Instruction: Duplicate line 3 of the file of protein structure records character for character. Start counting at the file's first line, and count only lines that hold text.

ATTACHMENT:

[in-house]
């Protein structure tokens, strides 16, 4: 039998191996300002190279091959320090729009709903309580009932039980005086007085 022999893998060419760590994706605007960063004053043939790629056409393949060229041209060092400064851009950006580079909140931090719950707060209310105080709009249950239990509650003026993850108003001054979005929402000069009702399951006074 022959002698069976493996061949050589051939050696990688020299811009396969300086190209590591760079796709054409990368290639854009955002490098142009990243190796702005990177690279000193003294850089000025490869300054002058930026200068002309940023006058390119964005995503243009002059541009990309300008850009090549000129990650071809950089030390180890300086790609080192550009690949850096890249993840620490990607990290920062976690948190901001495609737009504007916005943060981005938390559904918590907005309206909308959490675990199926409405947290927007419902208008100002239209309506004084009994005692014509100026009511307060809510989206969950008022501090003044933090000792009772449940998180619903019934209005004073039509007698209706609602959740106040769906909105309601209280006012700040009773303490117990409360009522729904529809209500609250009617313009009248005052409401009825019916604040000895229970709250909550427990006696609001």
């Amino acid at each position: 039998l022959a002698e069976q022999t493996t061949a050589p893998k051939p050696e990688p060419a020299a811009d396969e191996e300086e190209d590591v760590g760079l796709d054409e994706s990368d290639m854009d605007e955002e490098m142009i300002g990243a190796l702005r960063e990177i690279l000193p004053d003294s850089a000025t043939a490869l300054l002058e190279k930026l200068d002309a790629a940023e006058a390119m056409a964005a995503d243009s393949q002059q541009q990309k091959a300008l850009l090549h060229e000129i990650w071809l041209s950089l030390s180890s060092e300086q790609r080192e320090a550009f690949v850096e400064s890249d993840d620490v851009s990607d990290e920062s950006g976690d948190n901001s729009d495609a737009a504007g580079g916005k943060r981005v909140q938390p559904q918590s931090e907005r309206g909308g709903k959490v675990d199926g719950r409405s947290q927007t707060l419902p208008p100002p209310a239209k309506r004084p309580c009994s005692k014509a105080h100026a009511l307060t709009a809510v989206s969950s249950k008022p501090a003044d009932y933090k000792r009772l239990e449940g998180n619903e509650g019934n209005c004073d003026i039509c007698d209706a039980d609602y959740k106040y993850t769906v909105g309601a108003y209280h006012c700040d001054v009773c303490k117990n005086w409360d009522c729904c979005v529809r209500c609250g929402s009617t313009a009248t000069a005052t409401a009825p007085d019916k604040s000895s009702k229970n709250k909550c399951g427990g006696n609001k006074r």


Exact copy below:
């Amino acid at each position: 039998l022959a002698e069976q022999t493996t061949a050589p893998k051939p050696e990688p060419a020299a811009d396969e191996e300086e190209d590591v760590g760079l796709d054409e994706s990368d290639m854009d605007e955002e490098m142009i300002g990243a190796l702005r960063e990177i690279l000193p004053d003294s850089a000025t043939a490869l300054l002058e190279k930026l200068d002309a790629a940023e006058a390119m056409a964005a995503d243009s393949q002059q541009q990309k091959a300008l850009l090549h060229e000129i990650w071809l041209s950089l030390s180890s060092e300086q790609r080192e320090a550009f690949v850096e400064s890249d993840d620490v851009s990607d990290e920062s950006g976690d948190n901001s729009d495609a737009a504007g580079g916005k943060r981005v909140q938390p559904q918590s931090e907005r309206g909308g709903k959490v675990d199926g719950r409405s947290q927007t707060l419902p208008p100002p209310a239209k309506r004084p309580c009994s005692k014509a105080h100026a009511l307060t709009a809510v989206s969950s249950k008022p501090a003044d009932y933090k000792r009772l239990e449940g998180n619903e509650g019934n209005c004073d003026i039509c007698d209706a039980d609602y959740k106040y993850t769906v909105g309601a108003y209280h006012c700040d001054v009773c303490k117990n005086w409360d009522c729904c979005v529809r209500c609250g929402s009617t313009a009248t000069a005052t409401a009825p007085d019916k604040s000895s009702k229970n709250k909550c399951g427990g006696n609001k006074r």